- Bring your own toilet paper and make use of the toilet facilities at the start of the track. There are some long drop toilets along the track, but there is usually a queue for them and they are really smelly, to say the least. Don’t be that guy/girl that poops in the mountains, that’s just nasty!
- The track can get unbelievably busy, so that’s another reason to start early. The track was originally designed for about 1000 people per day, but during the high season up to 3000 people hike the Tongariro Alpine Crossing per day. Large parts of the track are hardly wide enough to pass other people, so on busy days, you’re often walking in a line, waiting for the track to get wider so you can pass a slower group of people.
- In the mountains, weather conditions can change quickly. If you no longer feel comfortable to continue, turn back. If it really gets dangerous or if you’re in trouble, call the emergency number 111.
- Have a look on the Tongariro Crossing website to check if there are any specific warnings to be aware of.
We’ll go over the track in the Mangatepopo to Ketetahi direction, as this is the direction most people take. Your shuttle will drop you off at the south end of the track on Mangatepopo Road. Make use of the toilet facilities here and start walking.
The first part of the walk is flat and easy and takes you over boardwalks through a swampy valley which looks really cool in the early morning fog. Especially in the early morning light when the fog gets a bit of a yellow glow, making it seem like you’re walking in between steaming volcanoes (which isn’t far from the truth!).
Mt. Ngauruhoe (Mount Doom) is already visible now and if you’re a Lord of the Rings fan you can almost see Sam and Frodo make their way through Mordor. There are many Lord of the Rings filming locations in Tongariro National Park. Don’t get distracted by the sidetrack that takes you to the Mangatepopo Hut, this is part of a bigger, multiple-day circuit through Tongariro National Park. This first part shouldn’t take more than 1,5 hours and ends at the Soda Springs, a small waterfall next to the track.
From this point, the hardest bit of the hike starts. Prepare yourself for a tough, 45-minute long climb that is ominously called the Devil’s Staircase. Pace yourself here because the climb is steep and long, but the views are stunning. On a clear day, you can even see Mount Taranaki in the distance, 150 kilometers away. The hardest part of the climb ends as you pass South Crater, the flooded caldera of a volcanic crater. The walk around South Crater is like walking in a desert. It is a vast and dusty expanse that can look very mystical with the last bits of morning fog rolling over.
Still feeling like you could run up the Devil’s Staircase another time? Then walking the side track up to the top of Mount Ngauruhoe is an awesome way to use that extra energy. Walking to the top to throw the one ring into the fires of Mount Doom and then going back down takes an extra two hours. It is a steep walk going mainly over loose stones and rocks, but the views from the top at 2291 meters heigh are the best in all of Tongariro National Park!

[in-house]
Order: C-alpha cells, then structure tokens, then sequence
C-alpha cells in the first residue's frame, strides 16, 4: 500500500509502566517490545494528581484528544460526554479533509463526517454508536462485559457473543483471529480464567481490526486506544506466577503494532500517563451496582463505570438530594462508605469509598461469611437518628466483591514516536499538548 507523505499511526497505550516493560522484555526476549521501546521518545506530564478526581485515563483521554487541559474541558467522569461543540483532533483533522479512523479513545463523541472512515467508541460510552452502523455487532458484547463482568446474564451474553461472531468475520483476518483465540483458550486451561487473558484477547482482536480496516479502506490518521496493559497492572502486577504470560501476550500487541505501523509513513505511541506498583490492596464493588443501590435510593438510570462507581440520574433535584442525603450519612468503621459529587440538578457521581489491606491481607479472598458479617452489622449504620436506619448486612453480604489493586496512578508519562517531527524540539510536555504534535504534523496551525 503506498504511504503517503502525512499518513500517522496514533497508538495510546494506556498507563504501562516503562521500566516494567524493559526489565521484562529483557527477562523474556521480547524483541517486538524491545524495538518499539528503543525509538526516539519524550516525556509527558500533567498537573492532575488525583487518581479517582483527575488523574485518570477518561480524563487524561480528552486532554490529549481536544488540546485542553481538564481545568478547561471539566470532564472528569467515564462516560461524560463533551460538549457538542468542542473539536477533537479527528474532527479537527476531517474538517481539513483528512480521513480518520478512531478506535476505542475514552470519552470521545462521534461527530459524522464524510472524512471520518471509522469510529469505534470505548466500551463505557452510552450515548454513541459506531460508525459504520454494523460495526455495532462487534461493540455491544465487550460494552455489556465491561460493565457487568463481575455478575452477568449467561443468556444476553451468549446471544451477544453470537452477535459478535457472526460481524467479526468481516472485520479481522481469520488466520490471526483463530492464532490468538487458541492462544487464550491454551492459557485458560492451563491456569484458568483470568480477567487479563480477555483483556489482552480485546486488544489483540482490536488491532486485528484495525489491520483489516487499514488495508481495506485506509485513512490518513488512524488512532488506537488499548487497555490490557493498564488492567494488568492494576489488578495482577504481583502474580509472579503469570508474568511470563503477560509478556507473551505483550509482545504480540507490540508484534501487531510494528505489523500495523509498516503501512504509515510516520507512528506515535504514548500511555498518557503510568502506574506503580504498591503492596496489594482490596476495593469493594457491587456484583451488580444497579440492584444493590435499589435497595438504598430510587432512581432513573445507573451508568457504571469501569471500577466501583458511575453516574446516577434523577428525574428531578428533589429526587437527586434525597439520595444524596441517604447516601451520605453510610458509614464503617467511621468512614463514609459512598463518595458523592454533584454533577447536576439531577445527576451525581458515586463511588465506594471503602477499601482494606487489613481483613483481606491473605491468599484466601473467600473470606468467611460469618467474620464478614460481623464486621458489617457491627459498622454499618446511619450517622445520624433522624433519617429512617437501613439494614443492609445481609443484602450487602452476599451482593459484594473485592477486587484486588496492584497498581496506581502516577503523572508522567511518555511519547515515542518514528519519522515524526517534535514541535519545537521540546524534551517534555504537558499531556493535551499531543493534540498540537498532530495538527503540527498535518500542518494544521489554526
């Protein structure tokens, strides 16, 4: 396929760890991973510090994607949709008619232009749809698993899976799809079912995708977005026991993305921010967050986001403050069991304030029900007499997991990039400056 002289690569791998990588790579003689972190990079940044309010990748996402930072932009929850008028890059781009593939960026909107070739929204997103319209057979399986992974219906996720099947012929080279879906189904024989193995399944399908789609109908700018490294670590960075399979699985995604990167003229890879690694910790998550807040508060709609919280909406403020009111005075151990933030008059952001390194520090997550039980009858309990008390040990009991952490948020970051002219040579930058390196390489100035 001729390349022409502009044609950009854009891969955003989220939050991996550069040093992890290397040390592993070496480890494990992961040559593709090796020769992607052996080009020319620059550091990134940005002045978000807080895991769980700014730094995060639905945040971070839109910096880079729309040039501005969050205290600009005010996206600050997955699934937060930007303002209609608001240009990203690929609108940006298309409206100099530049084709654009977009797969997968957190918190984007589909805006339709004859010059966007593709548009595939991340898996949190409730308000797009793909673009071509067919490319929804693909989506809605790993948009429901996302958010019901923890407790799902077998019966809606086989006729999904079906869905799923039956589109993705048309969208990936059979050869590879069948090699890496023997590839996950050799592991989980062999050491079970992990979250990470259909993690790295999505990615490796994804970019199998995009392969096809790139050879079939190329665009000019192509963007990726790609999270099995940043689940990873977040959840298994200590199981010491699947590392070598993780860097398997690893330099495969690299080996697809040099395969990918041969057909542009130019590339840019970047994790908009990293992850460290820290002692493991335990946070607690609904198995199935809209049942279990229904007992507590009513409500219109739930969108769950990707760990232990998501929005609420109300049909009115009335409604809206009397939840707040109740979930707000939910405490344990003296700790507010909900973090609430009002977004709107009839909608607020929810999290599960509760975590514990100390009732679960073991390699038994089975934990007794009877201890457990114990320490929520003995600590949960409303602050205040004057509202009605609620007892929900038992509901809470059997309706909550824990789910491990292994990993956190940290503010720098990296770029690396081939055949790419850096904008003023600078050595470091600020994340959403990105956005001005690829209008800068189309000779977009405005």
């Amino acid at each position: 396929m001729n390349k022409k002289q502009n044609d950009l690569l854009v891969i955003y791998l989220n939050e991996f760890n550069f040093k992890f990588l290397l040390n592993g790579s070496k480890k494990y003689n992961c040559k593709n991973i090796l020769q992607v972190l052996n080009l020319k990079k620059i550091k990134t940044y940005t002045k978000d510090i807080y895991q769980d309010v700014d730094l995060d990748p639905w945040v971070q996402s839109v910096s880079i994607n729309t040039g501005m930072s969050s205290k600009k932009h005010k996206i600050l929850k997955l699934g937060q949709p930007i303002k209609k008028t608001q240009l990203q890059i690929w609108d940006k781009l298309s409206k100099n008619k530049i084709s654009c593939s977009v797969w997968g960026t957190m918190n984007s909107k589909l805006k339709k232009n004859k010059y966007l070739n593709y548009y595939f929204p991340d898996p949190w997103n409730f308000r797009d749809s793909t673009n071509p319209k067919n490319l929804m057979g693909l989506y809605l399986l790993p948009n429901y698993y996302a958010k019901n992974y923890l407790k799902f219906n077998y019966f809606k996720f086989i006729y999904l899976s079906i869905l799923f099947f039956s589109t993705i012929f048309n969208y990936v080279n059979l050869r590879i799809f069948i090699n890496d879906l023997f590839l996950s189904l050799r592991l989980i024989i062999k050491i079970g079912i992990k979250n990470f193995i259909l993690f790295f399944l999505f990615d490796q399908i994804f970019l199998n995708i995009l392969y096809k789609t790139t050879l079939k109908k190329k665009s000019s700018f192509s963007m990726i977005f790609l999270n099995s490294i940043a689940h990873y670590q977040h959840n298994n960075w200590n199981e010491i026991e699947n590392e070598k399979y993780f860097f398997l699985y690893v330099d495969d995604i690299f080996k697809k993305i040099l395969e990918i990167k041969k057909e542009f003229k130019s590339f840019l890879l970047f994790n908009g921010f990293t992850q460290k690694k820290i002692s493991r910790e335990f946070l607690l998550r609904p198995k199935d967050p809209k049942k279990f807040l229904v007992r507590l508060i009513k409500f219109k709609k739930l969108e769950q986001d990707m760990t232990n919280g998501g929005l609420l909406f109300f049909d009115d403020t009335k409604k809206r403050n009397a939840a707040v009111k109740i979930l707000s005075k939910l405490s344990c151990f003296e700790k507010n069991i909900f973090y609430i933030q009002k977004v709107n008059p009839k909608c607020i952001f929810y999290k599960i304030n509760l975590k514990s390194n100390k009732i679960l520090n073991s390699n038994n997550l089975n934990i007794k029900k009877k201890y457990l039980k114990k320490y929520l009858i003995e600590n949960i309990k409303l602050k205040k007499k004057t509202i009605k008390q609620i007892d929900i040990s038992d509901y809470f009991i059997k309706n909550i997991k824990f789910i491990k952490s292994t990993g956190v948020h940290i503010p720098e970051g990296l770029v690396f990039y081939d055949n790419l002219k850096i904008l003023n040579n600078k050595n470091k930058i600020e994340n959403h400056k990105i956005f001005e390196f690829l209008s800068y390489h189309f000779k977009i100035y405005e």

After passing South Crater, the track goes up a bit more over a ridge until you reach the top. The climb isn’t steep though and this part takes about an hour. From here you look straight down into Red Crater and you should have an amazing view on Mt. Ngauruhoe unless it is shrouded if it is a really cloudy day. This is a great point to take a break and have some food. Don’t wait too long though or the masses of people might pass you.
From here the descent starts and you don’t want to get stuck behind large groups of people as you’re going down. The track takes you around Red Crater, and you if you didn’t know any better, you’d think you’re walking on Mars.
From the Red Crater, another sidetrack takes you to the top of Mount Tongariro. The views from the top, and particularly towards Mount Ngauruhoe are incredible, but going up and down adds another 1,5 hours of walking. If you feel fit enough we recommend doing only one of the side tracks, as doing both would take to long. Unless you’ve got the stamina of a trail runner, then by all means!
The first part of the descent can be a bit of a scramble. The descent down to Emerald Lakes is very steep and goes over loose gravel-like lava rocks. If you don’t step carefully you can easily start sliding and lose your balance. Take some time to look at and take photos of the Emerald Lakes. Minerals from the surrounding rocks give these lakes their blue-greenish colour and when you add the steam coming from the vents right above it you have yourself an awesome picture opportunity. Then further down you get to the bigger Blue Lake, this lake is sacred to the Māori people. Please don’t sit or eat at its shores as this is considered to be disrespectful.
After Blue Lake, the track climbs a bit again and after about an hour you reach the saddle next to North Crater. This is another beautiful spot for a break that gives sweeping views over the rest of the way down, and Lake Rotoaira and Lake Taupo visible in the distance. Don’t forget to apply sunscreen because the sun is at full strength now and the next part you’ll walk completely in the open.